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The Gratitute of Kings


The Gratitute of KingsAuthor: Marion Zimmer Bradley

A new Lythande story:

When the magician Lythande accepted the invitation to Lord Tashgan's wedding, it was not without reservations. After all, a woman masquerading as a man-even for the sake of her magic-couldn't be too careful; unfortunate things sometimes happened in the company of kings.

Jacket art by Pat Morrissey. Border art and 4 black-and-white interios illustrations by Keith Minnion.

For more stories about Lythande, I have heard that MZB wrote several Lythande stories for her Fantasy Magazine. I have not been able to find out which issues though.

A review by Margo MacDonald (The SF Site Featured Review)

This charming little volume offers up a story of magic and salamanders. It is a fairy tale without the strong moral meaning but with all the other necessary elements -- a royal wedding, a beautiful princess, magicians, an old woman with ill intentions, magical creatures and secrets.

Lythande, a lute-playing magician, is invited to the long-overdue wedding of an old friend, Prince Tashgan. But Lythande discovers more than just a few things amiss at the happy affair -- including the scent of hidden magics about the mysterious Queen-to-be, Princess Velvet, and traces of a powerful shape-shifter in the royal court. As the wedding day rapidly approaches, the magician begins a delicate and dangerous investigation -- one made all the more difficult by Lythande's own precious secret: to protect the source of her magical abilities, she has spent centuries masquerading as a man.

The tale is deftly told, though somewhat stilted in a few places. It reads as if it is but one story out of the life and adventures of the magician Lythande, the main character. Tidbits of details without complete explanations give the characters a bit more depth and indicate a past history which makes this short work feel like a chapter out of a much longer work. Yet the story also somehow feels complete.

The main characters are engaging (though I had to keep from rolling my eyes at the Princess Velvet's name). The plot, though by nature somewhat predictable, maintains the reader's interest by its sense of humour and through the use of clever details, like the salamanders madly rushing about scaring people.

Overall, it was a quick and enjoyable journey. I wouldn't be at all surprised or disappointed to see these characters reappear soon as part of a full-length work.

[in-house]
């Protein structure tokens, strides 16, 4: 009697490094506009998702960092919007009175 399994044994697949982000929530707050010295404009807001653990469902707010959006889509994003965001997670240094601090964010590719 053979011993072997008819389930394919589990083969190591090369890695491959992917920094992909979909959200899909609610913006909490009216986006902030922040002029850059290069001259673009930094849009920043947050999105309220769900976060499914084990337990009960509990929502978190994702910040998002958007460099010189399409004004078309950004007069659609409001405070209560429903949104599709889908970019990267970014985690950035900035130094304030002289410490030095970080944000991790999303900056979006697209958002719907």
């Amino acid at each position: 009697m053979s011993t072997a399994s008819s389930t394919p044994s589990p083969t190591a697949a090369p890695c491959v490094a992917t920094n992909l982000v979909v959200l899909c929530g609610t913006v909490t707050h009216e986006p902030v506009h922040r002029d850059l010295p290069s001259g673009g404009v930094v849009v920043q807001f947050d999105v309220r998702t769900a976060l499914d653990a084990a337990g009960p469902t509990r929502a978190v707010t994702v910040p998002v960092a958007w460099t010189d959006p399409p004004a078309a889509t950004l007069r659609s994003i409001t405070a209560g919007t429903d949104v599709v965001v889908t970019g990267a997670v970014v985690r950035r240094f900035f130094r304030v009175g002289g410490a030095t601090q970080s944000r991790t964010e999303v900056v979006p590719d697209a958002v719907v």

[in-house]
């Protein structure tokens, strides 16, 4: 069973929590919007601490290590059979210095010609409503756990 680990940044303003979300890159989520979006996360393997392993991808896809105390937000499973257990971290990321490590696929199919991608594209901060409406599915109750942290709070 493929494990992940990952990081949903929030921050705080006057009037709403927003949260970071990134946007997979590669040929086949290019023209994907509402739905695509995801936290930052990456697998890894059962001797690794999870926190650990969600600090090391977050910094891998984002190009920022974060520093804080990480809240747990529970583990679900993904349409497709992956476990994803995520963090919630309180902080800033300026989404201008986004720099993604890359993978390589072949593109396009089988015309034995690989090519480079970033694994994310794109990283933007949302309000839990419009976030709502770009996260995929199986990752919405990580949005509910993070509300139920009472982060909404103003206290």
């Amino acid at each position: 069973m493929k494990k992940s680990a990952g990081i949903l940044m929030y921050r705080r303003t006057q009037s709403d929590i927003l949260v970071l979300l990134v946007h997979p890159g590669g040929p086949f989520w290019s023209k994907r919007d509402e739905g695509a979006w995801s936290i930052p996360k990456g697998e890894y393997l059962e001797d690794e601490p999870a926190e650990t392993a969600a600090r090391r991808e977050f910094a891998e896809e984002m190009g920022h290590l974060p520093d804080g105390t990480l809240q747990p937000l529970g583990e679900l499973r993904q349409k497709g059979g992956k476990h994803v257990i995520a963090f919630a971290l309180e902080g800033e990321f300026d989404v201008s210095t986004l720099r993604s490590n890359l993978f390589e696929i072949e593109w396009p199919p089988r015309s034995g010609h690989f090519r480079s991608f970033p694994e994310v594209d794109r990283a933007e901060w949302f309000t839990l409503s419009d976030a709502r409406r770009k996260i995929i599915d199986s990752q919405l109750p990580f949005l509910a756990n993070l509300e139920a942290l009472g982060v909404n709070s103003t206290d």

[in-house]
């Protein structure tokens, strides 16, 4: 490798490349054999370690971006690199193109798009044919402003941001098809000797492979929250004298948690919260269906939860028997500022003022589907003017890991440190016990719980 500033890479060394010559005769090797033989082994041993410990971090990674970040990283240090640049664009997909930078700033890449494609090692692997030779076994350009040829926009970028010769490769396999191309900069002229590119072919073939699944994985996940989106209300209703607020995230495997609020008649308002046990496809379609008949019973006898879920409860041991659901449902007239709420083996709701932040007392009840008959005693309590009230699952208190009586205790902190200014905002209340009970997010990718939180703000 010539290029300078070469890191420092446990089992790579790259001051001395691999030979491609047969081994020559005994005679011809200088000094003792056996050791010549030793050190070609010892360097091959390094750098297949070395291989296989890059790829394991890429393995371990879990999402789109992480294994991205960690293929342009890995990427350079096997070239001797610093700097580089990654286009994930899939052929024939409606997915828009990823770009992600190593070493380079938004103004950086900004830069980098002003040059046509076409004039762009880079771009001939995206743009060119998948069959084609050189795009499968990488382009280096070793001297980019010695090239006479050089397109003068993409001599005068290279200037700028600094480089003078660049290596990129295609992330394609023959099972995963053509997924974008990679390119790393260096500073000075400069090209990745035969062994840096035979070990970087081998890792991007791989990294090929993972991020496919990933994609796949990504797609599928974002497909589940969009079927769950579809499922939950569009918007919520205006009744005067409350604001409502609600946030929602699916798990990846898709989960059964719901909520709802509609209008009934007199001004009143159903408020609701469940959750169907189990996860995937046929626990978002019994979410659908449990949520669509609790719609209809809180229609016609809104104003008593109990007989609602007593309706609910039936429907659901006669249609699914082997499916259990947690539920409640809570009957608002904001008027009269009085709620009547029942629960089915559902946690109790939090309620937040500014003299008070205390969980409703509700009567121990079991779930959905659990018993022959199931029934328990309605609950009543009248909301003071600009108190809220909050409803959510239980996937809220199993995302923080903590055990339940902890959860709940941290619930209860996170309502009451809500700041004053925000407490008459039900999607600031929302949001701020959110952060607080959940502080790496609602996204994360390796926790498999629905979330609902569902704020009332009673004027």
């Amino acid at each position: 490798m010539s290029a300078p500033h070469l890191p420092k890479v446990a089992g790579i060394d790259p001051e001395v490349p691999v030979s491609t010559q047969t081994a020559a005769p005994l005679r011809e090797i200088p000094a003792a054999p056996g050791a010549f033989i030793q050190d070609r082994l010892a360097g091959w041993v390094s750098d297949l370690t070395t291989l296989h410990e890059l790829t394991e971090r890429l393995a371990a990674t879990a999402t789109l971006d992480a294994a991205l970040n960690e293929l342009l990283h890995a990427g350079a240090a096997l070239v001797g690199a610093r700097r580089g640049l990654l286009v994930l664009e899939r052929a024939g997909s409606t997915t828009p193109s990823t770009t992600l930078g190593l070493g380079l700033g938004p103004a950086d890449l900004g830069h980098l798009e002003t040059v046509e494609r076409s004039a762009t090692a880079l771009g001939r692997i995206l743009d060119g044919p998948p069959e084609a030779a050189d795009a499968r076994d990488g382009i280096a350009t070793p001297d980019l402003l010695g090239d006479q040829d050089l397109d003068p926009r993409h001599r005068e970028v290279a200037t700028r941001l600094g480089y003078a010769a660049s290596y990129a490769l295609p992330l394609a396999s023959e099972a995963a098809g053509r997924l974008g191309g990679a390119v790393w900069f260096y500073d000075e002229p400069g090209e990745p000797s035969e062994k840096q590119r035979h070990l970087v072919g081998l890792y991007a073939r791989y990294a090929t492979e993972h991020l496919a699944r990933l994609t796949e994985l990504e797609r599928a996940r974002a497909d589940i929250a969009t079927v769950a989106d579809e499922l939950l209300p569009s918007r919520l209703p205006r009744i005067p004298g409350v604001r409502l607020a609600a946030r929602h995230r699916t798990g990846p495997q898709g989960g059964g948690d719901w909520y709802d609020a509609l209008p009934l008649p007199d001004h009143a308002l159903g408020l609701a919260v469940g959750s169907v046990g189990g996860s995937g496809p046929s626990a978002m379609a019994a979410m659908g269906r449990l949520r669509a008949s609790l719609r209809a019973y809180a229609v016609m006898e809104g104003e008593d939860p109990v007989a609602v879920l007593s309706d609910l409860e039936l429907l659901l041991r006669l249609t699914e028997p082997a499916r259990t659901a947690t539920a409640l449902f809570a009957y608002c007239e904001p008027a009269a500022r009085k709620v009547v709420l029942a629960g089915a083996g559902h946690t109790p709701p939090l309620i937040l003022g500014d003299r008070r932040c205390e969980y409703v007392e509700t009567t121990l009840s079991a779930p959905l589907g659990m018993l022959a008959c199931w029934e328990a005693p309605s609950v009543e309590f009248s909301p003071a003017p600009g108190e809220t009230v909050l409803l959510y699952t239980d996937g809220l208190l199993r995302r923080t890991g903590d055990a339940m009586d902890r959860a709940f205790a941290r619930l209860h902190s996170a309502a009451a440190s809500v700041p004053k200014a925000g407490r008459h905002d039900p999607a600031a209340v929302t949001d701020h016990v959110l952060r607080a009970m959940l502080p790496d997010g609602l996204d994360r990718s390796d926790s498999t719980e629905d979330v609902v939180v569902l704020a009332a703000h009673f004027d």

Copyright © 1998 by Margo MacDonald

Another review:

In a year very long ago, a mysterious, lute-playing magician named Lythande is summoned to the wedding of an old friend, Prince Tashgan, at the castle of Tschardain. To the world, Lythande appears to be a powerful young wizard. In truth, she is a centuries-old magician masquerading as a man in order to hold on to her special powers. If anyone were to discover her true identity, all would be lost.

Yet from the moment she sees the handsome prince again -- and meets Princess Velvet of Valentia, his promised bride -- Lythande knows something is terribly wrong. And when Tashgan asks Lythande to be his champion at the marriage games, a warning of danger sounds deep in her soul. Soon Lythande is entangled in the intrigues of court, where shape-shifting creatures and black treachery challenge her own special powers.

Another blurb:

When the magician Lythande accepted the invitation to Lord Tashgan's wedding, it was not without reservations. After all, a woman masquerading as a man - even for the sake of her magic - couldn't be too careful; unfortunate things happened in the company of kings.

Tashgan himself was a benevolent lord, and his fiance, Lady Velvet, seemed shy and kind. But Lythande had a prickly sense that something wasn't right. A sense that grew stronget when Mirwen, Velvet's lady-in-waiting - a spell-caster with an unreasonable hatred of male magicians - took an instant dislike to the likable Lythande. But when she and her friend, Eirthe Candlemaker, a worker of modest magic herself, discovered that Velvet had been bespelled to make her more beautiful, they knew Mirwen was definately up to something.

What that something was they would not find out at the Marriage Games, a contest of two champions who vie to create the most fantastic and beautiful illusions.

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The Gratitute of Kings


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Last Revised: April 2000.